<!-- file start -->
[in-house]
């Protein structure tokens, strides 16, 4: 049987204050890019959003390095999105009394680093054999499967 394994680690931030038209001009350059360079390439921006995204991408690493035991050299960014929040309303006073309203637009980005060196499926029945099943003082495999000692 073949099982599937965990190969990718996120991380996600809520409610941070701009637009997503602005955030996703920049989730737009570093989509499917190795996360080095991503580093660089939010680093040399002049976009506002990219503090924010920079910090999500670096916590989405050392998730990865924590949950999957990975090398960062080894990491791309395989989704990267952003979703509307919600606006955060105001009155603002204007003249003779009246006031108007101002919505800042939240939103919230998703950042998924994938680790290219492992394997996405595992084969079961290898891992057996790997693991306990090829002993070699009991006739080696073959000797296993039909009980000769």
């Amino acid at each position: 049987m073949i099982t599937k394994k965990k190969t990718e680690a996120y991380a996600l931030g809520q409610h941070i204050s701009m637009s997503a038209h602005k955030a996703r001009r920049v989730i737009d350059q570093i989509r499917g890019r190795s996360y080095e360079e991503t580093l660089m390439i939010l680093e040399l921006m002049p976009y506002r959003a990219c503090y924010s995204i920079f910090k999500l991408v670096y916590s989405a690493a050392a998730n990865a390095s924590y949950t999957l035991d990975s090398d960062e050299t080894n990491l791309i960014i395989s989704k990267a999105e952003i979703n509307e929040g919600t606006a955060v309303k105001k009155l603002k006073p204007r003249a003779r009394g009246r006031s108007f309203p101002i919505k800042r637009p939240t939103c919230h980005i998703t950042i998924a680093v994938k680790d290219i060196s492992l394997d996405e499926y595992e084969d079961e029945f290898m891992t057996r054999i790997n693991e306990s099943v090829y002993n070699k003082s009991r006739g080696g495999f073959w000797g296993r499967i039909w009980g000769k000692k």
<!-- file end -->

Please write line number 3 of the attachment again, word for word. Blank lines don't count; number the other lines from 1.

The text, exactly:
């Amino acid at each position: 049987m073949i099982t599937k394994k965990k190969t990718e680690a996120y991380a996600l931030g809520q409610h941070i204050s701009m637009s997503a038209h602005k955030a996703r001009r920049v989730i737009d350059q570093i989509r499917g890019r190795s996360y080095e360079e991503t580093l660089m390439i939010l680093e040399l921006m002049p976009y506002r959003a990219c503090y924010s995204i920079f910090k999500l991408v670096y916590s989405a690493a050392a998730n990865a390095s924590y949950t999957l035991d990975s090398d960062e050299t080894n990491l791309i960014i395989s989704k990267a999105e952003i979703n509307e929040g919600t606006a955060v309303k105001k009155l603002k006073p204007r003249a003779r009394g009246r006031s108007f309203p101002i919505k800042r637009p939240t939103c919230h980005i998703t950042i998924a680093v994938k680790d290219i060196s492992l394997d996405e499926y595992e084969d079961e029945f290898m891992t057996r054999i790997n693991e306990s099943v090829y002993n070699k003082s009991r006739g080696g495999f073959w000797g296993r499967i039909w009980g000769k000692k």